Ideal police oversight and review: the next piece of the community policing puzzle

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Authors
Sajor, Antonio, Jr.
Subjects
police
law enforcement
citizen
independent oversight
review
board
committee
complaint
framework
excessive use of force
Stockton Police Department
Advisors
Wollman, Lauren
Miller, Patrick
Date of Issue
2015-12
Date
Dec-15
Publisher
Monterey, California: Naval Postgraduate School
Language
Abstract
There has been independent oversight of law enforcement complaints for over a hundred years in the United States, but recent cases of perceived excessive use of force by law enforcement officers have thrust independent oversight into the national forefront. This thesis set out to discover frameworks, operation methods, and responsibilities of independent oversight of cases involving police excessive use of force by researching the current structures and practices of oversight bodies across America—how they differ from each other, how they are successful—and determining whether there should be a national standard. This research includes oversight boards from small, medium, and large American municipalities with law enforcement agencies whose ethnic diversity is not reflective of their communities. Through the use of a request for information, 12 independent oversight boards were examined. The research suggests there is no consistency across independent oversight boards, no standard for independent oversight board frameworks, and no tracking of their efficiency toward organizational or academically suggested goals. Nor is there a central repository where lessons learned and best practices can be catalogued and distributed. This thesis provides recommendations for future research on independent oversight boards.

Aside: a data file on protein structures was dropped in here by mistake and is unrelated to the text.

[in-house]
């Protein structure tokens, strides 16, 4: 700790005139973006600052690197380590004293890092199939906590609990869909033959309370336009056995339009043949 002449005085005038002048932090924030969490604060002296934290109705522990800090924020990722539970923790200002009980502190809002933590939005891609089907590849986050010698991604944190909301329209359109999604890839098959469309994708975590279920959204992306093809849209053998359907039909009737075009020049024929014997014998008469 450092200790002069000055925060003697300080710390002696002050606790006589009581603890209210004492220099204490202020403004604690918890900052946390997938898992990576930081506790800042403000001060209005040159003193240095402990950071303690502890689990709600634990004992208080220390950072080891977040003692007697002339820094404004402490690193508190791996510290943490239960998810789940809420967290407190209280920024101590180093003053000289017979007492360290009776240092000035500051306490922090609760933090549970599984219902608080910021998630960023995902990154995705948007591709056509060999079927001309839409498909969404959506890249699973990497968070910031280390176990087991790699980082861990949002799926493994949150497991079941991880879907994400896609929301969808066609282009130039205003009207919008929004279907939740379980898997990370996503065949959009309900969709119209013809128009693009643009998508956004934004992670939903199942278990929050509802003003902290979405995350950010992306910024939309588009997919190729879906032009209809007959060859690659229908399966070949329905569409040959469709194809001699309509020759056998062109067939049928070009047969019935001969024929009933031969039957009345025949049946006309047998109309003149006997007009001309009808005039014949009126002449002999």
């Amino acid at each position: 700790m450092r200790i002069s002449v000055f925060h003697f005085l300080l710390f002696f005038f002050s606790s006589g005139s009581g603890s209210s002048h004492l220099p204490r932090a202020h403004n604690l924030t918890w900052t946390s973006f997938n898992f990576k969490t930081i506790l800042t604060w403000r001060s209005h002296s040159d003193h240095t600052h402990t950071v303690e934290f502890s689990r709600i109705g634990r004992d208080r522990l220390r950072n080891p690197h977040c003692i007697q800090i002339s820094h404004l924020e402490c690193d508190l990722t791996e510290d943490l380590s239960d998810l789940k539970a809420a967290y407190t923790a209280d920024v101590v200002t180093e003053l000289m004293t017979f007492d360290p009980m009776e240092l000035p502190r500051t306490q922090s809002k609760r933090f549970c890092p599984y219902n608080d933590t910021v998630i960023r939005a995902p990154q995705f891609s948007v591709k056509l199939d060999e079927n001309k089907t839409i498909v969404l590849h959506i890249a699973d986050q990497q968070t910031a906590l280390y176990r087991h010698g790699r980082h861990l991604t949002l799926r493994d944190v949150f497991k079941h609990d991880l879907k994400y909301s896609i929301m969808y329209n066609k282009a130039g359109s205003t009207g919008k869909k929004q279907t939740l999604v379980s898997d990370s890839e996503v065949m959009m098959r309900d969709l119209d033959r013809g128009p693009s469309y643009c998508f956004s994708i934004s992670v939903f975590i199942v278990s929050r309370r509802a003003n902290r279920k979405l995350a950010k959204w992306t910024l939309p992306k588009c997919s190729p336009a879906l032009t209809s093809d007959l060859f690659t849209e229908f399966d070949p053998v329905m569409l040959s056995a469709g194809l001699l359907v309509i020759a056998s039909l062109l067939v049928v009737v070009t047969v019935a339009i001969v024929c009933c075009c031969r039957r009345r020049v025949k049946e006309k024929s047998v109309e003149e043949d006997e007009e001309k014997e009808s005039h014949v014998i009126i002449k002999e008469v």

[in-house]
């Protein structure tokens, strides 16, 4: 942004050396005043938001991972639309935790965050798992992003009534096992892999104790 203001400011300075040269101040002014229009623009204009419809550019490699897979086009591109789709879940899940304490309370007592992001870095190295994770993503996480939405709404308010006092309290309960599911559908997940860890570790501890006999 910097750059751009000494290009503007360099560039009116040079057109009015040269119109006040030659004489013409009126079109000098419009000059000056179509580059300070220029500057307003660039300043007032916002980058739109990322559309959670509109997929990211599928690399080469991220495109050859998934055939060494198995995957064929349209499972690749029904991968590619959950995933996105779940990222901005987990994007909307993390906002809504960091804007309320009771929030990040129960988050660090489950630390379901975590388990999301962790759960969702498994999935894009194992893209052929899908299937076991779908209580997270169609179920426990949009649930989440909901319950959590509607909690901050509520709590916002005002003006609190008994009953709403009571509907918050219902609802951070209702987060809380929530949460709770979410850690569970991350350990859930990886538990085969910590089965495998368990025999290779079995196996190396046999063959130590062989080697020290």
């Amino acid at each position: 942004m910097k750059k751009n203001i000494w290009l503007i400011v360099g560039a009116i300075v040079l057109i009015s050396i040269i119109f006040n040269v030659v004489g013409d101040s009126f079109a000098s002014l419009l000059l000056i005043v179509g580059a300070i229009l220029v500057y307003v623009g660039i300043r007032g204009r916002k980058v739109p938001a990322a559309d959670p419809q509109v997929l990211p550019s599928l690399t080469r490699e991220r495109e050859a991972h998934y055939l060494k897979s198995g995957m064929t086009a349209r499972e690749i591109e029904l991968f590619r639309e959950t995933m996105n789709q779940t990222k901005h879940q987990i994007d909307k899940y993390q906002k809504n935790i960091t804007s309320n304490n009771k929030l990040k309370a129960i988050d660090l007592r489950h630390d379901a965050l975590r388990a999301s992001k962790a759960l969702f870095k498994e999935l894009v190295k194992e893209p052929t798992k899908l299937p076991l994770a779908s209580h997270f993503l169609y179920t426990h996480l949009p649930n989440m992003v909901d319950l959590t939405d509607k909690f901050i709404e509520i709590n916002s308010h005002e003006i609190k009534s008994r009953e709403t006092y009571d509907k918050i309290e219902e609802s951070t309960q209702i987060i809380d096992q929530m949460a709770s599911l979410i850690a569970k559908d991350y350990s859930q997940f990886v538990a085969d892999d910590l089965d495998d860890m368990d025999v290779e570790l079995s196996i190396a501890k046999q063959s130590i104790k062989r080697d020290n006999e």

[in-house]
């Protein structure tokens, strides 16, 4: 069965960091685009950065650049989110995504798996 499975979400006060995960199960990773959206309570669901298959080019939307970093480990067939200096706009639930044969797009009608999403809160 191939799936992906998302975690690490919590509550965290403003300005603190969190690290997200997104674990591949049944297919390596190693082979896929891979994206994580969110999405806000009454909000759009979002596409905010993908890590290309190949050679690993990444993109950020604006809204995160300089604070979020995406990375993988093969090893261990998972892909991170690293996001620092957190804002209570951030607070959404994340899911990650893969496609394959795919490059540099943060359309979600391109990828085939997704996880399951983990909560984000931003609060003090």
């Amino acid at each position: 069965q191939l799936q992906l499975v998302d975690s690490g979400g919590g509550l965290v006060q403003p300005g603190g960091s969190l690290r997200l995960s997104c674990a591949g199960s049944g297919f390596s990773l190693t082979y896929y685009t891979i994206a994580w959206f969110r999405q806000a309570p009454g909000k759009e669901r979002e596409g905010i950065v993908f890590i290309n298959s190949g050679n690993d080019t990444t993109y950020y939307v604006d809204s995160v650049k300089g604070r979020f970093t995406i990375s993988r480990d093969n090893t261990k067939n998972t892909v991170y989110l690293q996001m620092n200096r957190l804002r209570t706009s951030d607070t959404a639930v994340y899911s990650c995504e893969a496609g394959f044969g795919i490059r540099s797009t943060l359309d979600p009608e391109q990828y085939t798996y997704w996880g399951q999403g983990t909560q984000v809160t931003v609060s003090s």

Type
Thesis
Description
Series/Report No
Department
National Security Affairs
National Security Affairs
Organization
Identifiers
NPS Report Number
Sponsors
Funder
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Citation
Distribution Statement
Approved for public release; distribution is unlimited.
Rights
This publication is a work of the U.S. Government as defined in Title 17, United States Code, Section 101. Copyright protection is not available for this work in the United States.
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